In his account of the events of Christmas, Apostle Paul very aptly writes: "But when the fullness of the time had come, God sent forth His Son, born of a woman, born under the law, to redeem those who were under the law, that we might receive the adoption as sons" (Galatians 4: 4, 5). With these simple words he described the miracle of the birth of Jesus Christ and stated the reason for which God's Son had taken on flesh: in order to bring about redemption and give human beings the opportunity to become children of God. Through Jesus Christ, God in His love for mankind made it possible for us to receive the childhood in God: "Behold what manner of love the Father has bestowed on us, that we should be called children of God"! (1 John 3: 1).

In sending His Son, God revealed His infinitely great love toward us: "In this the love of God was manifested toward us, that God has sent His only begotten Son into the world, that we might live through Him" (1 John 4: 9). This love was so great that Christ abased Himself, giving up His glory and divine form to take on the humble form of a servant. Christmas - indeed an expression of the love of both the Father and the Son!

The day of Jesus' birth was one of tremendous joy, which brought divine peace to mankind and heralded the coming reign of Christ. During the night of Jesus? birth, shepherds were tending their flocks in the fields around Bethlehem. Suddenly the angel of God stepped into their midst and the glory of the Lord shone all around them. The shepherds, who had no idea what was happening, were afraid. Then the angel said to them: "Do not be afraid, for behold, I bring you good tidings of great joy which will be to all people. For there is born to you this day in the city of David a Saviour, who is Christ the Lord. And this will be the sign to you: You will find a Babe wrapped in swaddling cloths, lying in a manger". Then we read: "And suddenly there was with the angel a multitude of the heavenly host praising God and saying: 'Glory to God in the highest, and on earth peace, goodwill toward men'"! Then the angels made their way back into heaven. But the shepherds went to Bethlehem, where they found everything to be exactly as the angel had told them. After the shepherds had told Mary and Joseph of the events in the fields, they "returned, glorifying and praising God for all the things that they had heard and seen, as it was told them" (cf. Luke 2: 8?20).

The birth of the Son of God did not remain hidden from the heathens either. In the Orient, some wise men had seen a special configuration in the skies, which led them to conclude that a new king had been born to the Jews. In Jerusalem they inquired of King Herod as to where they might find the new king. Because of the previously mentioned words recorded in Micah 5: 2, the scribes were able to deduce that the Christ was to be born in Bethlehem. So it was that Herod sent the wise men there with the treacherous request: "Go and search carefully for the young Child, and when you have found Him, bring back word to me, that I may come and worship Him also". In reality, however, he planned to murder the child so that He would not compromise his reign. The wise men continued following the star, which "went before them, till it came and stood over where the young Child was. When they saw the star, they rejoiced with exceedingly great joy. And when they had come into the house, they saw the young Child with Mary His mother, and fell down and worshipped Him. And when they had opened their treasures, they presented gifts to Him: gold, frankincense, and myrrh" (cf. Matthew 2: 1?11).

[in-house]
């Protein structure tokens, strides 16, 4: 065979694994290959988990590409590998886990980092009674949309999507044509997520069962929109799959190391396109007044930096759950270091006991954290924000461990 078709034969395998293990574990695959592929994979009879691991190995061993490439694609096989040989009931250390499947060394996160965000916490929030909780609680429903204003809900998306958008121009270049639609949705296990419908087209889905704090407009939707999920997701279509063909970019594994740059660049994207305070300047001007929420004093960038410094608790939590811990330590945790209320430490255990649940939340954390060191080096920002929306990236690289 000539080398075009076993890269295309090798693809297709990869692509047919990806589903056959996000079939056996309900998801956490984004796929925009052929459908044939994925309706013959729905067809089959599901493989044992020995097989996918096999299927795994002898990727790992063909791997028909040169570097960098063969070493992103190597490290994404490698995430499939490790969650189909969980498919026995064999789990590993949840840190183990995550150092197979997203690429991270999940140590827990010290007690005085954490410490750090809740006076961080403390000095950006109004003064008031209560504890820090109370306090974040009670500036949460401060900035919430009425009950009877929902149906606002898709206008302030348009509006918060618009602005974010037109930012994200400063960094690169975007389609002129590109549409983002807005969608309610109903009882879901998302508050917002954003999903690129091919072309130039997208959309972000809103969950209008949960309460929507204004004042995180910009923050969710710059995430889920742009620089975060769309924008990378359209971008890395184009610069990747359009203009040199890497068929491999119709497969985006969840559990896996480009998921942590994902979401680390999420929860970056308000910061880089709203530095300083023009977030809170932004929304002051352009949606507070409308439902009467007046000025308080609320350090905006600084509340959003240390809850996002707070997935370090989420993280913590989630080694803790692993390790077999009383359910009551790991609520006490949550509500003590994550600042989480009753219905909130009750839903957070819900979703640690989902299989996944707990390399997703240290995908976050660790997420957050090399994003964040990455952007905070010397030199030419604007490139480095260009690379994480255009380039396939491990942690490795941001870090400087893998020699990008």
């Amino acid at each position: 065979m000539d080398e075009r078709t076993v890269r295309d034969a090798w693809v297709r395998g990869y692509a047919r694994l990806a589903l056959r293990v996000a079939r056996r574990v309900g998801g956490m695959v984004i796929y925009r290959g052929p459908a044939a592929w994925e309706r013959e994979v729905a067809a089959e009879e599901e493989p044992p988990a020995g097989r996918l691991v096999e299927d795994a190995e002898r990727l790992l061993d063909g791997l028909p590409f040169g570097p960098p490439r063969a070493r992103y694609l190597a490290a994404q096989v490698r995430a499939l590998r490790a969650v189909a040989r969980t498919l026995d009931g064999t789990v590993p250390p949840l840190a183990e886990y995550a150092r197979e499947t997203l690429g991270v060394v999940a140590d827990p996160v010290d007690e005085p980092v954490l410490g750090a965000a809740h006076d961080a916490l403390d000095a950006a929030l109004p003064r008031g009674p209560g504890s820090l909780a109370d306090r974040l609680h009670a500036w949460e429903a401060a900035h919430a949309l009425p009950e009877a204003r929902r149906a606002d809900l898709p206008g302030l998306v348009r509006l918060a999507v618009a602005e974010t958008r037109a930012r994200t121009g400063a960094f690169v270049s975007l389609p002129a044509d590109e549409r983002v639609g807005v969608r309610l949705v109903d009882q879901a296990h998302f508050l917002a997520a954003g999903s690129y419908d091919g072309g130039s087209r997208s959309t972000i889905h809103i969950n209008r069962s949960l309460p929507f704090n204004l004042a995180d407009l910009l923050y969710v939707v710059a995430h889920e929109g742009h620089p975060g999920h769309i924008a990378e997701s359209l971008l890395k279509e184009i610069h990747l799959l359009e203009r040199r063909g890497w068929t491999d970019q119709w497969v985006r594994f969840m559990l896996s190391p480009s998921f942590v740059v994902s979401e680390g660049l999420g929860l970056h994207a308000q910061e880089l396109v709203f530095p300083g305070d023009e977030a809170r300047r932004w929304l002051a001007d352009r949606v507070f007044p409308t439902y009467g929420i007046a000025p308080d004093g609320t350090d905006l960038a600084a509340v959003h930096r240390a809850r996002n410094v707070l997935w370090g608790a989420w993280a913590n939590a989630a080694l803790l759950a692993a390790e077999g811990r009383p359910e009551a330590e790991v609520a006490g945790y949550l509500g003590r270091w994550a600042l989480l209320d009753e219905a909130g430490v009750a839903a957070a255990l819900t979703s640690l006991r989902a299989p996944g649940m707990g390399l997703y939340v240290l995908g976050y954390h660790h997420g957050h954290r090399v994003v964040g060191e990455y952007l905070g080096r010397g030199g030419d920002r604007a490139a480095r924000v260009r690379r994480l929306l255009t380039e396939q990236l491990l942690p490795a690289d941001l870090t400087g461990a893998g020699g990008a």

However, God appeared to the wise men in a dream, commanding them not to return to Herod, and so they took another route back to their country. Through an angel, God then told Joseph that he and Mary were to take the Child and flee to Egypt and stay there because Herod planned to kill Him. Joseph obeyed and remained in Egypt with his family until Herod died in the 4th year before the start of our calendar. From this we can conclude that our calendar is not based on the actual year of Christ's birth. Today it is assumed that Christ was born in the year 7 BC.

When the king realised that the wise men were not planning to return to him, he had all children up to the age of two - in Bethlehem and its environs - put to death. Even in this connection, the Evangelist Matthew saw the fulfilment of an ancient prophecy (cf. Matthew 2: 15, 17, 18).

Hope from the story of Christmas

Many kinds of divine promises were fulfilled at the birth of Jesus. For this reason we do not merely regard Christmas as a celebration marked by reflection or tradition. Instead, it is a confirmation that God always fulfils that which He has promised. This strengthens our conviction of faith that the promises associated with the second coming of Christ will also be fulfilled soon.

Just as the birth of Christ by a virgin appears impossible to human understanding, so too is the imminent miracle of the rapture of the bride of Christ. But here too, the words apply: "For with God nothing will be impossible"! When Jesus Christ returns, He will no longer abase Himself by taking on human form. Instead He will make those who have accepted His offer of salvation like Him through the transformation. That moment will be the greatest moment of bliss for God's children. Then the last promise recorded in the Bible will also be fulfilled: "He who testifies to these things says, 'Surely I am coming quickly'" (Revelation 22: 20).